For many women, they aren’t as lucky. Although I had an abusive boyfriend, I think I had it easy compared to so many women across Scotland that still suffer from violent and physical abuse at the hands of their partners, or other male relatives. Today’s statistics unveiled in the Daily Record show that domestic abuse is still a prevalent problem in Scotland today. Why? 20% of police time is taken up by domestic violence incidences. Why? Sir Stephen House, chief constable said that the figures released are just the tip of the iceberg. The number of stalking cases has gone up from 367 in 2012-2013 to 569 in 2013-2014. 58, 976 domestic violence incidents were reported last year.

What these statistics show is that either the problem is getting worse, or, the problem has always been this bad and women are finally gaining the courage to get help and support because of these incidents. The fact that men still perpetrate the majority of domestic violence towards women is a frightening thought.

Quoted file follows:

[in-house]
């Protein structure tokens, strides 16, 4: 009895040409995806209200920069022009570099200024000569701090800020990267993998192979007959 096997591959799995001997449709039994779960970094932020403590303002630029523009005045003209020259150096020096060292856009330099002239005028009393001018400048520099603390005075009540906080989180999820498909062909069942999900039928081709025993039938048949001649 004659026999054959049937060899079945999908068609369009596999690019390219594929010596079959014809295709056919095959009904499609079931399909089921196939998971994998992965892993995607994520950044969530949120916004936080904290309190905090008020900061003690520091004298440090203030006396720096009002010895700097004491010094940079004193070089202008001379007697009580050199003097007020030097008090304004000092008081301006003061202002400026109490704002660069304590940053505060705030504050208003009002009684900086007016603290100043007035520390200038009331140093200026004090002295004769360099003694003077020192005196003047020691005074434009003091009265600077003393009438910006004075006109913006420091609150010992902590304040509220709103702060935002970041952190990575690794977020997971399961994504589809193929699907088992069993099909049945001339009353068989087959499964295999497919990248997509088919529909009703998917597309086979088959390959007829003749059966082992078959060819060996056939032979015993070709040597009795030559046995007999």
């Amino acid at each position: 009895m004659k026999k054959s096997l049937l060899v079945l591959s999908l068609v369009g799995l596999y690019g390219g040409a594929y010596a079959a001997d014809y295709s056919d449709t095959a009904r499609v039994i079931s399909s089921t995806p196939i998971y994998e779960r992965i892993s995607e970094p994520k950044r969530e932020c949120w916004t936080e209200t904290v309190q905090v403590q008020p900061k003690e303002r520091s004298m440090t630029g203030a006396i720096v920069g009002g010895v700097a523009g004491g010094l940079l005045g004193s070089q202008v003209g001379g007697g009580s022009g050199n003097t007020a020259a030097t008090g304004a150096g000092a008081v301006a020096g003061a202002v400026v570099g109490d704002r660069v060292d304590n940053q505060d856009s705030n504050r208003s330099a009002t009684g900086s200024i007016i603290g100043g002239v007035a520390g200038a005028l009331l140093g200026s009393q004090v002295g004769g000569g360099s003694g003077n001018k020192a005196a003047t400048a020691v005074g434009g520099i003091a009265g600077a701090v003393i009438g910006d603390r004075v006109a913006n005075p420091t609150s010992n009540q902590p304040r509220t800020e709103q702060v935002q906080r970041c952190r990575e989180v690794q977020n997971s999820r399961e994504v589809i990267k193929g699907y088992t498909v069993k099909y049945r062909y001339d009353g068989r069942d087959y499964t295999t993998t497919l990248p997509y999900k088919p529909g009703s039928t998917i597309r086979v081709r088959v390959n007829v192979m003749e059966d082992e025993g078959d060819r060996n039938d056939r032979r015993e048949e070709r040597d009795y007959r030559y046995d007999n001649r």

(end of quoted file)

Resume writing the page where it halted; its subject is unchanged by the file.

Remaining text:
Yes, men can be victims of domestic violence at the hands of women, but generally, this is because of an underlying mental illness rather than a desire to subvert women and to control and hold power over them. The men who are victims of domestic violence are more likely to have been abused by a male partner- the incidence of domestic violence in same sex relationships is also rising.

What is it about this horrible desire for power that makes men feel the need to hit women and subvert them into thinking that they are useless, ugly, stupid and worthless. It truly is Scotland’s shame.

Advertisements

One comment

Leave a Reply

Fill in your details below or click an icon to log in:

WordPress.com Logo

You are commenting using your WordPress.com account. Log Out / Change )

Twitter picture

You are commenting using your Twitter account. Log Out / Change )

Facebook photo

You are commenting using your Facebook account. Log Out / Change )

Google+ photo

You are commenting using your Google+ account. Log Out / Change )

Connecting to %s